Most organizing efforts don't begin with a commitment to creating a coherent sense of identity. Yet it is this clarity that frees people to contribute in creative and diverse ways. Clear alignment around principles and purposes allows for maximum autonomy. People use their shared sense of identity to organize their own unique contributions. (This critical partnering of high alignment and high autonomy also appears in Information Technology discussions as design criteria for creating effective distributed data processing or client server systems.)
Organizations lose an enormous organizing advantage when they fail to create a clear and coherent identity. In a chaotic world, organizational identity needs to be the most stable aspect of the endeavor. Structures and programs come and go, but and organization with a coherent center is able to sustain itself through turbulence because of its clarity about who it is. Organizations are coherent at their core move through the world with more confidence. Such clarity leads to expansionary behaviors; the organization expands to include those they had kept a bay-customers, suppliers, government regulators, and menu others.
Information: The medium of the organization.
Information lies in the heart of life. Life uses information to organize itself into material form. What is information? We like Gregory Bateson's definition; "Information is a difference which makes a difference," and Stafford Beer's "Information is that which changes us." When a system assigns meaning to data, "in-forms" it, then it becomes information. Complex living systems thrive in a zone of exquisitely sensitive information processing, on a constantly changing edge between stability and chaos that has been dubbed "the edge of chaos." In this dynamic region, new information can enter, but the organization retains its identity. Contradicting most efforts to keep organizations at equilibrium, living systems seems to seek this far-from-equilibrium condition to stay alive. If a system has too much order, it atrophies and dies. Yet if it lives in chaos, it has no memory. Examples of both these behaviors abound in corporate America. The implosion of IBM and General Motors evidences how sophisticated information and measurement systems could create a sense of internal order while failing to allow for critical new information. And during the 1980s, many firms reached out chaotically without any sense of identity to markets and businesses that they were incapable of managing.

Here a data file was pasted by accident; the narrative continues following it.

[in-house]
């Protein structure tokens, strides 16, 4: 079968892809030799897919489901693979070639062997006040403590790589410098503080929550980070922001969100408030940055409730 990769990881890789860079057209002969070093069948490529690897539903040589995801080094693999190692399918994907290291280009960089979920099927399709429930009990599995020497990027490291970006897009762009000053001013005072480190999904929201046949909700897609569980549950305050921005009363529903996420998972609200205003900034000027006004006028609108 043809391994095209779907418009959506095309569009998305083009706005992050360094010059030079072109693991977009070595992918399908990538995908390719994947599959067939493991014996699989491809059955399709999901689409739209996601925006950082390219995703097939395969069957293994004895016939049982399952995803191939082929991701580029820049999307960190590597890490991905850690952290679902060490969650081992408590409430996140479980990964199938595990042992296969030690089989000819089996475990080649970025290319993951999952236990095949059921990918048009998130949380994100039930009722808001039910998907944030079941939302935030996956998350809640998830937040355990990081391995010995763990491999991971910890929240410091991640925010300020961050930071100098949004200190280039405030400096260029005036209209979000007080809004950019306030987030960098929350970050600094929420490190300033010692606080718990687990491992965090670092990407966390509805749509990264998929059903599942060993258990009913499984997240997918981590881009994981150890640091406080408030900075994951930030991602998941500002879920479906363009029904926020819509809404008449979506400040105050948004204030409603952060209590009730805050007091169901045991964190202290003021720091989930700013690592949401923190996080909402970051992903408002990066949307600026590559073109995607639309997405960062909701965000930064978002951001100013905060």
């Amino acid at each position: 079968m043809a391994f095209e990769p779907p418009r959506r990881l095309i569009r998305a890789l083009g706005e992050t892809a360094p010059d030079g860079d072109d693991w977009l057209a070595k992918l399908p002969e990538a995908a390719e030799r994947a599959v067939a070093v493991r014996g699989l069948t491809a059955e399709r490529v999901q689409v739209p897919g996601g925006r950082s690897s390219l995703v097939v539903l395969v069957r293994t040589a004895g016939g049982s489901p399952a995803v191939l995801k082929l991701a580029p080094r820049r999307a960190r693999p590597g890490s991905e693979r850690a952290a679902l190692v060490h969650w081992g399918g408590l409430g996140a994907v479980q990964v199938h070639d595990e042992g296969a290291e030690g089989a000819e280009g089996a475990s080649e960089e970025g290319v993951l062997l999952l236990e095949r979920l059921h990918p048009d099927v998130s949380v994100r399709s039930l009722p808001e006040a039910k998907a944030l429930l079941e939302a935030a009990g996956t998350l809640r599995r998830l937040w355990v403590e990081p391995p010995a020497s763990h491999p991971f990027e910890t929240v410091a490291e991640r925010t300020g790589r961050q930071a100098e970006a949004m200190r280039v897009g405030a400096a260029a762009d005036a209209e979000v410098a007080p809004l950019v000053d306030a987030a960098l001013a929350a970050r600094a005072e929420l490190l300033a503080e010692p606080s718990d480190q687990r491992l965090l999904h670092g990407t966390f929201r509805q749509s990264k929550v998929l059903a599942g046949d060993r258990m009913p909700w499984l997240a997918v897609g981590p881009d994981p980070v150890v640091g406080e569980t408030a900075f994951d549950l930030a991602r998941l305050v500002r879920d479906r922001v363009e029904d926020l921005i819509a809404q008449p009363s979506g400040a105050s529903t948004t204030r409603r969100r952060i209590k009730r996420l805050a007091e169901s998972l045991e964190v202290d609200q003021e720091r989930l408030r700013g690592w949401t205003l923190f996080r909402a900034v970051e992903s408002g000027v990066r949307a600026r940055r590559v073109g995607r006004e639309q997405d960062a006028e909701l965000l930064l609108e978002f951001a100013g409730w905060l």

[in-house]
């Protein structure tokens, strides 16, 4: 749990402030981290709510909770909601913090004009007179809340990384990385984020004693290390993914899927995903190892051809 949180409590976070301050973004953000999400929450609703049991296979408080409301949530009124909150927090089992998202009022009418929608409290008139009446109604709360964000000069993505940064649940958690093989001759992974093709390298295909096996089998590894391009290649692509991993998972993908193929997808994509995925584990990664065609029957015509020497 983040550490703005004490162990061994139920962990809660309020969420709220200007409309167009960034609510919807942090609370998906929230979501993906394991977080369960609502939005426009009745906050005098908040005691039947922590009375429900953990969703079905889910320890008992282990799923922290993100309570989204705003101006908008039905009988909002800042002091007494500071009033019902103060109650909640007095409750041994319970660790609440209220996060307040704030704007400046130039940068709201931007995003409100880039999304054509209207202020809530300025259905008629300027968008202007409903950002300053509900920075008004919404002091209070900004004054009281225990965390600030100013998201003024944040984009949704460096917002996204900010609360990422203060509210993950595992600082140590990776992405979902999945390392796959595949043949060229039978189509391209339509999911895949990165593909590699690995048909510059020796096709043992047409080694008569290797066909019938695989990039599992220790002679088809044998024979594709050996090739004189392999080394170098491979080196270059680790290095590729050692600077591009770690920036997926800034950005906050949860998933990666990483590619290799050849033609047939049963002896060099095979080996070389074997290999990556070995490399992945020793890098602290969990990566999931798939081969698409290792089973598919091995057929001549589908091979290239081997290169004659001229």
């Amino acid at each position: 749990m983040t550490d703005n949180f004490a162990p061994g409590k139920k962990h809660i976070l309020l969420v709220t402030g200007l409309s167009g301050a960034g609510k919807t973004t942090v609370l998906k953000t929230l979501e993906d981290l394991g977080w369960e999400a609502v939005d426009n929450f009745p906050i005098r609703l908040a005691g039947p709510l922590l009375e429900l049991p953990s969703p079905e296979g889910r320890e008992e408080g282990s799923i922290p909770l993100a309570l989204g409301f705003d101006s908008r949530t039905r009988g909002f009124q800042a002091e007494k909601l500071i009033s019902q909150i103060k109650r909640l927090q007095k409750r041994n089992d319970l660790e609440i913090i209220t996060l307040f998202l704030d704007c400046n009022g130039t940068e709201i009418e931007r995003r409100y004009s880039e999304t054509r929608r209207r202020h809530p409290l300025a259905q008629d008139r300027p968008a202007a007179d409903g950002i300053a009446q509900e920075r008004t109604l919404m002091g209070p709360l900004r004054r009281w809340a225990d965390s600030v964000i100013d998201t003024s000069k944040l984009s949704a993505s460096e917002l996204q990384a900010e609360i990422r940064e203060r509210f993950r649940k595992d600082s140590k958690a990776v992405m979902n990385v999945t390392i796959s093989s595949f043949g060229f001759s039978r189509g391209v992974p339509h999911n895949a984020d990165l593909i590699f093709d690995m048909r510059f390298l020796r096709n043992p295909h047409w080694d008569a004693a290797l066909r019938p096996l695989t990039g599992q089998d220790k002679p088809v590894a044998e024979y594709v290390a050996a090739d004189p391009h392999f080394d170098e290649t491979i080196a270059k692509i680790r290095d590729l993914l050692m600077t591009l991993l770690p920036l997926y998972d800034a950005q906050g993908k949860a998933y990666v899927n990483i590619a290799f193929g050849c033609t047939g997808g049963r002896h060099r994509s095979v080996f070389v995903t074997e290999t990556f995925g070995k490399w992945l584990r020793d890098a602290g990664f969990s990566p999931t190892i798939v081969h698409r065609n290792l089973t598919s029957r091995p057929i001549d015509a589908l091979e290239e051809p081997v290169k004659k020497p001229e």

Information that flows openly though an organization often looks Chaordic. But the nutrient of self-organization. As one utility CEO aptly put it: " In our organization, information has gone from being the currency of exchange, we traded it for power and status, to being the medium of our organization. We can't live without it; everyone feeds off of it. It has to be everywhere in the organization to sustain us."
Only when information belongs to everyone can people organize rapidly and effectively around shifts in customers, competitors, or environments. People need access to information that no one could predict they would want to know. They themselves didn't know they needed it until that very moment.
To say that information belongs to everyone doesn't mean that all decisions move to the most local units When information is available everywhere, different people see different things. Those with a more strategic focus will see opportunities that others can't discern. Those on a production line similarly will pick up on information that others ignore. There is a need for many more eyes and ears, for many more members of the organization to in-form the available data to that effective self-organization can occur. But this is information – unplanned, uncontrolled, abundant, superfluous – that creates the conditions for the emergence of fast, well-integrated, effective responses.
Relationship: The pathways of organization.